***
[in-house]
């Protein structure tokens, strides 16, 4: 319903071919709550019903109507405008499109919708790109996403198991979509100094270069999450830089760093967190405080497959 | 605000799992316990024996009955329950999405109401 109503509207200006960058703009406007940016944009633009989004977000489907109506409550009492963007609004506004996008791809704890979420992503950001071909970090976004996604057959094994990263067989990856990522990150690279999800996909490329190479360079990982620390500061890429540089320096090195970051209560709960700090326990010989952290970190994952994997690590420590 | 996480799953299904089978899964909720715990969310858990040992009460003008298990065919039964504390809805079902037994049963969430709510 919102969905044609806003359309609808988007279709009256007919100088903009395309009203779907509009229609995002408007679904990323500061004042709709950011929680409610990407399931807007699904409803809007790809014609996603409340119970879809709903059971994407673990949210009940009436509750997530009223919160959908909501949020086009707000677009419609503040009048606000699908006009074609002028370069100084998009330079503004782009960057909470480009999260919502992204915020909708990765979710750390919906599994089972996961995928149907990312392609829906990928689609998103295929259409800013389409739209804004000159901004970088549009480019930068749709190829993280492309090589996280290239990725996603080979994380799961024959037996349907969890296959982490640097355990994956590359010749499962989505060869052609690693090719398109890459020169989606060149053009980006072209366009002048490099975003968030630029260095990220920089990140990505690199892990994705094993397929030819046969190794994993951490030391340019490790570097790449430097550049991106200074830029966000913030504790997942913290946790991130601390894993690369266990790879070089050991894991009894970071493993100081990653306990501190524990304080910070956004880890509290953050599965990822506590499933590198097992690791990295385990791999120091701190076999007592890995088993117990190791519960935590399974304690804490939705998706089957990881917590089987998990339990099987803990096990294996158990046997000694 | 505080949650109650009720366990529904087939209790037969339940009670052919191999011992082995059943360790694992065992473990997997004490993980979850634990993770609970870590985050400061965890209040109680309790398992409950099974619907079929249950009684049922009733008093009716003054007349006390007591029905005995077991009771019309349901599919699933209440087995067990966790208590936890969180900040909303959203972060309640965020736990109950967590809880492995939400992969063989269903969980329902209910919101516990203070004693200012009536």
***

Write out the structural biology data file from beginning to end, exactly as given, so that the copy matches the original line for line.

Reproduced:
[in-house]
């Protein structure tokens, strides 16, 4: 319903071919709550019903109507405008499109919708790109996403198991979509100094270069999450830089760093967190405080497959 | 605000799992316990024996009955329950999405109401 109503509207200006960058703009406007940016944009633009989004977000489907109506409550009492963007609004506004996008791809704890979420992503950001071909970090976004996604057959094994990263067989990856990522990150690279999800996909490329190479360079990982620390500061890429540089320096090195970051209560709960700090326990010989952290970190994952994997690590420590 | 996480799953299904089978899964909720715990969310858990040992009460003008298990065919039964504390809805079902037994049963969430709510 919102969905044609806003359309609808988007279709009256007919100088903009395309009203779907509009229609995002408007679904990323500061004042709709950011929680409610990407399931807007699904409803809007790809014609996603409340119970879809709903059971994407673990949210009940009436509750997530009223919160959908909501949020086009707000677009419609503040009048606000699908006009074609002028370069100084998009330079503004782009960057909470480009999260919502992204915020909708990765979710750390919906599994089972996961995928149907990312392609829906990928689609998103295929259409800013389409739209804004000159901004970088549009480019930068749709190829993280492309090589996280290239990725996603080979994380799961024959037996349907969890296959982490640097355990994956590359010749499962989505060869052609690693090719398109890459020169989606060149053009980006072209366009002048490099975003968030630029260095990220920089990140990505690199892990994705094993397929030819046969190794994993951490030391340019490790570097790449430097550049991106200074830029966000913030504790997942913290946790991130601390894993690369266990790879070089050991894991009894970071493993100081990653306990501190524990304080910070956004880890509290953050599965990822506590499933590198097992690791990295385990791999120091701190076999007592890995088993117990190791519960935590399974304690804490939705998706089957990881917590089987998990339990099987803990096990294996158990046997000694 | 505080949650109650009720366990529904087939209790037969339940009670052919191999011992082995059943360790694992065992473990997997004490993980979850634990993770609970870590985050400061965890209040109680309790398992409950099974619907079929249950009684049922009733008093009716003054007349006390007591029905005995077991009771019309349901599919699933209440087995067990966790208590936890969180900040909303959203972060309640965020736990109950967590809880492995939400992969063989269903969980329902209910919101516990203070004693200012009536």